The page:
Background: Many infections involve bacterial biofilms that are notoriously antibiotic resistant. Unfortunately, the mechanism for this resistance is unclear. We tested the effect of oxygen concentration on development of Staphylococcus aureus biofilms, and on the ability of gentamicin and vancomycin to inhibit biofilm development. Materials and methods: To mimic catheter-associated biofilms, silastic coupons were inoculated with 10 7 S aureus and incubated either aerobically (∼21% O2) or anaerobically (10% CO2, 5% H2, 85% N2) for 16 h at 37 °C with varying concentrations of gentamicin and vancomycin. Viable colony-forming units were quantified from sonicated biofilms, and the crystal violet assay quantified biofilm biomass. Metabolomic profiles probed biochemical differences between aerobic and anaerobic biofilms. Results: Control biofilms (no antibiotic) cultivated aerobically contained 8.1-8.6 log10 S aureus. Anaerobiasis inhibited biofilm development, quantified by viable bacterial numbers and biomass (P < 0.05). Bactericidal concentrations of gentamicin inhibited biofilm development in normoxia but not anoxia, likely because bacterial uptake of gentamicin is oxygen dependent. The inhibitory effect of vancomycin was more uniform aerobically and anaerobically, although at high bactericidal concentrations, vancomycin effectiveness was decreased under anoxia. There were notable differences in the metabolomic profiles of biofilms cultivated under normoxia versus anoxia. Conclusions: Compared with aerobic incubation, anaerobiasis resulted in decreased biofilm development, and metabolomics is a promising tool to identify key compounds involved in biofilm formation. The effectiveness of a specific antibiotic depended on its mode of action, as well as on the oxygen concentration in the environment.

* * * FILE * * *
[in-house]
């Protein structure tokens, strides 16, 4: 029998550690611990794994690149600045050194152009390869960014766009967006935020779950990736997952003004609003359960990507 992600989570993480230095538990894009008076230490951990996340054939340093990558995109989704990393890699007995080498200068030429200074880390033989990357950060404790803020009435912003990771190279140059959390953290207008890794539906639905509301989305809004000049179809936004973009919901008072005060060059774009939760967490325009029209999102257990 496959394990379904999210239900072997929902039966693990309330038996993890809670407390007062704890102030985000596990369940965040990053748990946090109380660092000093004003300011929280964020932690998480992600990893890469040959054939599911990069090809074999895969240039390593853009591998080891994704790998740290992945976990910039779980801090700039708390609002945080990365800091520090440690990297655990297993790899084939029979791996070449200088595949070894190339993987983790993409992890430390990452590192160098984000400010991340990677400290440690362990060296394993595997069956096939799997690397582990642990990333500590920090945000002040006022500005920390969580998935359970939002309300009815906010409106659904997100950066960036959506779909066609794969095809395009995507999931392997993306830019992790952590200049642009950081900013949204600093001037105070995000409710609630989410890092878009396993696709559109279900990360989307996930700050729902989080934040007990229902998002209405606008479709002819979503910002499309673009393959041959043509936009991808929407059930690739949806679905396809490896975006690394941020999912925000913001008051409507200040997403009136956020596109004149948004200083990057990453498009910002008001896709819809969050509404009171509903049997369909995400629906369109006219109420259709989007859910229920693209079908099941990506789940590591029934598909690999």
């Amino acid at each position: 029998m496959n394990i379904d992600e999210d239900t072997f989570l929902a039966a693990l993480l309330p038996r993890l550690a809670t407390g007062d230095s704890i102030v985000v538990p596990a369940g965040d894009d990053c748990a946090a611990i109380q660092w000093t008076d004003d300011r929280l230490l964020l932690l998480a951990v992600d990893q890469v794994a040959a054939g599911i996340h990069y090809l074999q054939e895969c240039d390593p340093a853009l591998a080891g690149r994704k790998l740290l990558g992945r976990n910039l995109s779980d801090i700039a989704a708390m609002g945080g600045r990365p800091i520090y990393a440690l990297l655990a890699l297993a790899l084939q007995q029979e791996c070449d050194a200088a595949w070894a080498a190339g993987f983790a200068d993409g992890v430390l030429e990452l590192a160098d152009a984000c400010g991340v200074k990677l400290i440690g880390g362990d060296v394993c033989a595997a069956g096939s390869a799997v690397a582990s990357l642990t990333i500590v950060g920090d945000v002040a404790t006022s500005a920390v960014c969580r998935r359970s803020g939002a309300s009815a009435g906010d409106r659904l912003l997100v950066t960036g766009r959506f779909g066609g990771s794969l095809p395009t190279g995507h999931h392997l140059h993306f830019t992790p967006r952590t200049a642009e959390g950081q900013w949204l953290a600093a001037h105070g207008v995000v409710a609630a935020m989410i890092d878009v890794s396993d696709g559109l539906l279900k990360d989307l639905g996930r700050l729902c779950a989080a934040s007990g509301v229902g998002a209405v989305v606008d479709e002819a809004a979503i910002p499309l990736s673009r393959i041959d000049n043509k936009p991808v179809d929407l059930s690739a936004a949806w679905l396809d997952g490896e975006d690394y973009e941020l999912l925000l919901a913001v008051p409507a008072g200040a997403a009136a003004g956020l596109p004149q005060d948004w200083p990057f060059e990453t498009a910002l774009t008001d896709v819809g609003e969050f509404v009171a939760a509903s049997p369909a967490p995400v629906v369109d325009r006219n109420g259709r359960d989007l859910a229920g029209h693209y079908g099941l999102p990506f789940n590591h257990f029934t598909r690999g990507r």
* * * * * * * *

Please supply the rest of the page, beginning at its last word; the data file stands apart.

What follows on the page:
Bibliographical noteFunding Information:
This work was supported in part by U.S. National Institutes of Health Grant R01 GM095553 and in part by funds from the Department of Surgery, University of Minnesota, Minneapolis, Minnesota . We also thank the University of Minnesota Nuclear Magnetic Resonance Facility, with funding provided by NSF grant BIR-961477 , the University of Minnesota Medical School , and the Minnesota Medical Foundation . We wish to acknowledge the excellent technical assistance of Milena Sivertson.
Copyright 2017 Elsevier B.V., All rights reserved.
- Staphylococcus aureus